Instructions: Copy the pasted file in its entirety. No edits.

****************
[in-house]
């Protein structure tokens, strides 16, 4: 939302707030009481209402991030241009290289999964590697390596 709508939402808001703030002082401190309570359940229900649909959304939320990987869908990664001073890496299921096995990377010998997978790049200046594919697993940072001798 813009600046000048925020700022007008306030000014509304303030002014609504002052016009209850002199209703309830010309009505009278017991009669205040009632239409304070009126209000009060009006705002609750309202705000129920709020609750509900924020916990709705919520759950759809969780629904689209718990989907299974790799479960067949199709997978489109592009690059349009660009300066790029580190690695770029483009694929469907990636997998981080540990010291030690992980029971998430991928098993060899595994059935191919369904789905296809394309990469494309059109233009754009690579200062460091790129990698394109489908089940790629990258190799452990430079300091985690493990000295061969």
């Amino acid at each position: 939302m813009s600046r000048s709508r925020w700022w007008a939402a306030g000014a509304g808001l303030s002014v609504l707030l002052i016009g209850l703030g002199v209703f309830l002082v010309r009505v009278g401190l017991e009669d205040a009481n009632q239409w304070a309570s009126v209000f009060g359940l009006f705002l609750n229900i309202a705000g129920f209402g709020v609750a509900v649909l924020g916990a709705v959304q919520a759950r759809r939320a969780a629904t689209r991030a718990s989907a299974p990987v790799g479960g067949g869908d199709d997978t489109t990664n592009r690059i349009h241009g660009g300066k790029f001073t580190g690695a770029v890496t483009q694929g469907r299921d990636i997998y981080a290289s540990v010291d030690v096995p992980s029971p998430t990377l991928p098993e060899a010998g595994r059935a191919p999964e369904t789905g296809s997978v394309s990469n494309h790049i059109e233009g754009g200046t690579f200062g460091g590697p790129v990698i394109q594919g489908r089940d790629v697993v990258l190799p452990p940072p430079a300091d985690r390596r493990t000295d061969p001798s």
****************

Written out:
[in-house]
């Protein structure tokens, strides 16, 4: 939302707030009481209402991030241009290289999964590697390596 709508939402808001703030002082401190309570359940229900649909959304939320990987869908990664001073890496299921096995990377010998997978790049200046594919697993940072001798 813009600046000048925020700022007008306030000014509304303030002014609504002052016009209850002199209703309830010309009505009278017991009669205040009632239409304070009126209000009060009006705002609750309202705000129920709020609750509900924020916990709705919520759950759809969780629904689209718990989907299974790799479960067949199709997978489109592009690059349009660009300066790029580190690695770029483009694929469907990636997998981080540990010291030690992980029971998430991928098993060899595994059935191919369904789905296809394309990469494309059109233009754009690579200062460091790129990698394109489908089940790629990258190799452990430079300091985690493990000295061969």
């Amino acid at each position: 939302m813009s600046r000048s709508r925020w700022w007008a939402a306030g000014a509304g808001l303030s002014v609504l707030l002052i016009g209850l703030g002199v209703f309830l002082v010309r009505v009278g401190l017991e009669d205040a009481n009632q239409w304070a309570s009126v209000f009060g359940l009006f705002l609750n229900i309202a705000g129920f209402g709020v609750a509900v649909l924020g916990a709705v959304q919520a759950r759809r939320a969780a629904t689209r991030a718990s989907a299974p990987v790799g479960g067949g869908d199709d997978t489109t990664n592009r690059i349009h241009g660009g300066k790029f001073t580190g690695a770029v890496t483009q694929g469907r299921d990636i997998y981080a290289s540990v010291d030690v096995p992980s029971p998430t990377l991928p098993e060899a010998g595994r059935a191919p999964e369904t789905g296809s997978v394309s990469n494309h790049i059109e233009g754009g200046t690579f200062g460091g590697p790129v990698i394109q594919g489908r089940d790629v697993v990258l190799p452990p940072p430079a300091d985690r390596r493990t000295d061969p001798s």